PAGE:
New York, NY — The ATU is the largest transit union in North America. ATU transit and allied trade members enjoy the highest wages and benefits in the industry. They are leaders in the fight to ensure safety in mass transit. And they work hard to improve service to riders.
The Amalgamated Transit Union is the largest labor organization representing transit workers in the United States and Canada. Founded in 1892, the ATU today is comprised of over 180,000 members in 268 local unions spread across 46 states and nine provinces. Composed of bus drivers, light rail operators, maintenance and clerical personnel and other transit and municipal employees, the ATU works to promote transit issues and fights for the interests of its hard-working members
Since 1916, Local 726 has represented the Operators, Mechanics, and other titles of the various bus companies that through the years operated local bus service on Staten Island. The Local, under the leadership of Daniel Cassella, president of the union, now represents 2000 employees and retirees of the New York City Transit.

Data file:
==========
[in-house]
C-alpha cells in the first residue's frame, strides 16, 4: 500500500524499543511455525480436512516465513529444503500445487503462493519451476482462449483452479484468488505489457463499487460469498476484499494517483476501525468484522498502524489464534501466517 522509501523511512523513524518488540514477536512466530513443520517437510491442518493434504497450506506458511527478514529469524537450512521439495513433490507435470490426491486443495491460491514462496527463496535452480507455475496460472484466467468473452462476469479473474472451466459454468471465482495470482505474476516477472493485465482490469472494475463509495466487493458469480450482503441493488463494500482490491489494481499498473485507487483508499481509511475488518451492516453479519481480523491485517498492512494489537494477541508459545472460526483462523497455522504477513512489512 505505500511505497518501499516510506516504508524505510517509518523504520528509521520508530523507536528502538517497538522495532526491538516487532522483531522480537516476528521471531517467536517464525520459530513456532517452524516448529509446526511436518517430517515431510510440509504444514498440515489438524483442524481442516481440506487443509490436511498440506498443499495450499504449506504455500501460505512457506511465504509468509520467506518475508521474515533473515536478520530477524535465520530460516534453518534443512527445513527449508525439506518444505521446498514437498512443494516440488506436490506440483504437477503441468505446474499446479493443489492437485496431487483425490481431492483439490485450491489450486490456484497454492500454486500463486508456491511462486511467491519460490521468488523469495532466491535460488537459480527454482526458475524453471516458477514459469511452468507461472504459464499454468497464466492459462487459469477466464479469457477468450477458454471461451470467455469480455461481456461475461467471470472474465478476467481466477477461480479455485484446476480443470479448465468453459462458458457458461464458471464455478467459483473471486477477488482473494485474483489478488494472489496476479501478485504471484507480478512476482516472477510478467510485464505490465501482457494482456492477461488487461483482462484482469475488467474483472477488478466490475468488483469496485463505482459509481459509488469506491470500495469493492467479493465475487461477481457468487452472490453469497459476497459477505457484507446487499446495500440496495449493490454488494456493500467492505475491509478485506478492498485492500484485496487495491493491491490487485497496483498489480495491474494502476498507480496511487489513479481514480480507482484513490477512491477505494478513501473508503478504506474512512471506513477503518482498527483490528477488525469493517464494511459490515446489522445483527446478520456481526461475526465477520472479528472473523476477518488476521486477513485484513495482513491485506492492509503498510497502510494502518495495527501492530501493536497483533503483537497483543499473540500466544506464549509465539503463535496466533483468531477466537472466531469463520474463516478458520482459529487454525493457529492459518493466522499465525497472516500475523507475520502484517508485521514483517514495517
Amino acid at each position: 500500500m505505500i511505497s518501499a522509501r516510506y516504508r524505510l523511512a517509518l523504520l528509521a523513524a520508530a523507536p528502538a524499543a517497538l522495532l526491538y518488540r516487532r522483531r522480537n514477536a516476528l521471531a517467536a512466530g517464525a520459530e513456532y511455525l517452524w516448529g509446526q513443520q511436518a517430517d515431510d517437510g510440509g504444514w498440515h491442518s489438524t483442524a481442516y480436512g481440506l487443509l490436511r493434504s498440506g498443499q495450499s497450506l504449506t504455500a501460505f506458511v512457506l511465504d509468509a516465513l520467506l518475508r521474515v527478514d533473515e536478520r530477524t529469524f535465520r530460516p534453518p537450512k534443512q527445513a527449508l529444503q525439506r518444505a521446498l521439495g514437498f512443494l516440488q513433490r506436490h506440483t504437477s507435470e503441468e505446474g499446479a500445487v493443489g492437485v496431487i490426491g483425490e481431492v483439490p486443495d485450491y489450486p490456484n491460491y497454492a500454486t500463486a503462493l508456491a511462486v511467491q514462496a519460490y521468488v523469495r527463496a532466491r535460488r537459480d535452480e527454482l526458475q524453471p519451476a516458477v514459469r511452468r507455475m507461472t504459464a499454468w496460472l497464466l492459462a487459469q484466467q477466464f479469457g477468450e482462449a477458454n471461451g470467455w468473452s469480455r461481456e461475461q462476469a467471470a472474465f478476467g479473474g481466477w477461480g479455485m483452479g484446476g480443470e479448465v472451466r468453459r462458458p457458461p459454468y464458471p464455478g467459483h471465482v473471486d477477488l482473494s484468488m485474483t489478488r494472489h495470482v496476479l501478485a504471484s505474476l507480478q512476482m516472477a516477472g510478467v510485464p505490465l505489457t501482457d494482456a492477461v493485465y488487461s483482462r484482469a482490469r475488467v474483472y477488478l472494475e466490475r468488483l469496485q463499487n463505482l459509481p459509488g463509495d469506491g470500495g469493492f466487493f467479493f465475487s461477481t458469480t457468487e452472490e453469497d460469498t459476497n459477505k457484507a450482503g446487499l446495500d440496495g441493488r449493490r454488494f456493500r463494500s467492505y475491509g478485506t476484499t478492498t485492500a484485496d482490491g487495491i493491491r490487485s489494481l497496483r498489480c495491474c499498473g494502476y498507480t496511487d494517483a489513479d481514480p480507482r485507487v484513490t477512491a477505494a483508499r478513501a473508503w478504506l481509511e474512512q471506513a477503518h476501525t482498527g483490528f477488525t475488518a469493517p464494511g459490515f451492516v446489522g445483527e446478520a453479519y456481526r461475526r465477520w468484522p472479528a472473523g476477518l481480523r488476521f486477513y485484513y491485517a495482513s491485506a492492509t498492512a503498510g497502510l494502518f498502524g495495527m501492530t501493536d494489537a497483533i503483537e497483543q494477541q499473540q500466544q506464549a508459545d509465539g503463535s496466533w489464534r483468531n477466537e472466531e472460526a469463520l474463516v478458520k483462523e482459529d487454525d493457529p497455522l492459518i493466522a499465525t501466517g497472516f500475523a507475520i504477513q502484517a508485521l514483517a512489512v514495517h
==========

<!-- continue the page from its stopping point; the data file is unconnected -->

It operates 23 local routes on Staten Island. Two of those routes provide service to Brooklyn and one provides service to Bayonne N.J. Local 726 also operates 22 express routes between Staten Island and Manhattan.
|LaborPress spoke to Cassella to learn more about his history, his initial interest in unions, and how he navigates the complicated dynamics of getting the best for his members.|
LP: What, to you, is key in getting the best for your members?